It is 60 years to the day since she learned her beloved father, George VI, had died suddenly.
In a heartbeat the strong, dutiful – but still unbelievably young – woman of 25 was thrust on to the world stage.
Now aged 85, the Queen is a proud grandmother eight times over, with one great-grandchild and another on the way.Today, however, she makes clear that thoughts of retirement are far from her mind as she formally rededicates herself to her nation.
In a statement to mark the start of her diamond jubilee year, the Queen – only the second monarch after her great great grandmother Queen Victoria to celebrate 60 years on the British throne – vows once again to serve her people for the rest of her life.Her message is interesting because, unlike addresses issued to mark her silver and golden jubilees, the Queen takes the opportunity to rededicate herself to her people, scotching rumours that she might abdicate in favour of her son and heir, Prince Charles.
She also hopes the dozens of planned commemorative events do more than just celebrate her milestone but remind us in times of economic crisis and social breakdown of the importance of family, friends and ‘good neighbourliness’.
In the statement, issued by Buckingham Palace, she says she and Prince Philip have been ‘deeply moved to receive so many kind messages about the diamond jubilee’.
She continues: ‘In this special year, as I dedicate myself anew to your service, I hope that we will all be reminded of the power of togetherness and the convening strength of family, friendship and good neighbourliness.
‘I hope also that this jubilee year will be a time to give thanks for the great advances that have been made since 1952 and to look forward to the future with clear head and warm heart as we join together in our celebrations.’On the eve of today’s commemorations, the Queen and Philip yesterday attended a service at the church on her Sandringham estate in Norfolk.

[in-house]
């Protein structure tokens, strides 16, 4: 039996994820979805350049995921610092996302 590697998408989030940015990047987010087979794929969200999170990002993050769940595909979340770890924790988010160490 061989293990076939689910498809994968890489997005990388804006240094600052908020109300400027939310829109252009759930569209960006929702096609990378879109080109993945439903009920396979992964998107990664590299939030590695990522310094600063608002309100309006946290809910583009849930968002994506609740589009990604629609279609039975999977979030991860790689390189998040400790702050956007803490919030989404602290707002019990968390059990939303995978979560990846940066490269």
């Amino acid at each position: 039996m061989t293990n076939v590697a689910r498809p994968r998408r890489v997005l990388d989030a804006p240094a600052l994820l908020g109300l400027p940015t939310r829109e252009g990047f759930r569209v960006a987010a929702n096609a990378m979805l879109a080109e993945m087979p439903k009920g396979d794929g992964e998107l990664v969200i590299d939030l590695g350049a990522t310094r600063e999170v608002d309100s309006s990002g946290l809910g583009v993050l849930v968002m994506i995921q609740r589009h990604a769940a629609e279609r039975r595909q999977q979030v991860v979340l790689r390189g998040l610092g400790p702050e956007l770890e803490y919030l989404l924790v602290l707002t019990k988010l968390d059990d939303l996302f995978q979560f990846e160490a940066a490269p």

Today, unusually, she will spend the anniversary of her accession in public, conducting a series of engagements close to Sandringham, after a private mass at which she will remember the gentle father she idolised.
First she will visit King’s Lynn town hall before travelling to Dersingham Infant and Nursery School where she will watch a play about her 60 years as sovereign performed by the children.
A new picture of the Queen and Philip has also been issued to celebrate her milestone.Taken at Buckingham Palace in December by photographer John Swannell, it shows the Queen in a dress of white silk, satin and lace with the 1820 state diadem on her head, while Philip wears the Royal Navy ceremonial day dress of an Admiral of the Fleet with his Garter sash.
Former prime minister Sir John Major yesterday dismissed any suggestion that the Queen would ever relinquish the throne early or that Prince William would be the next king.
‘The Queen took an oath at the coronation that she would remain as Queen for the rest of her life,’ he said. ‘When, hopefully many years hence, the Queen is no longer with us, Prince Charles will become king.
‘After Prince Charles will come Prince William. That is, I think, a matter that is beyond doubt.’
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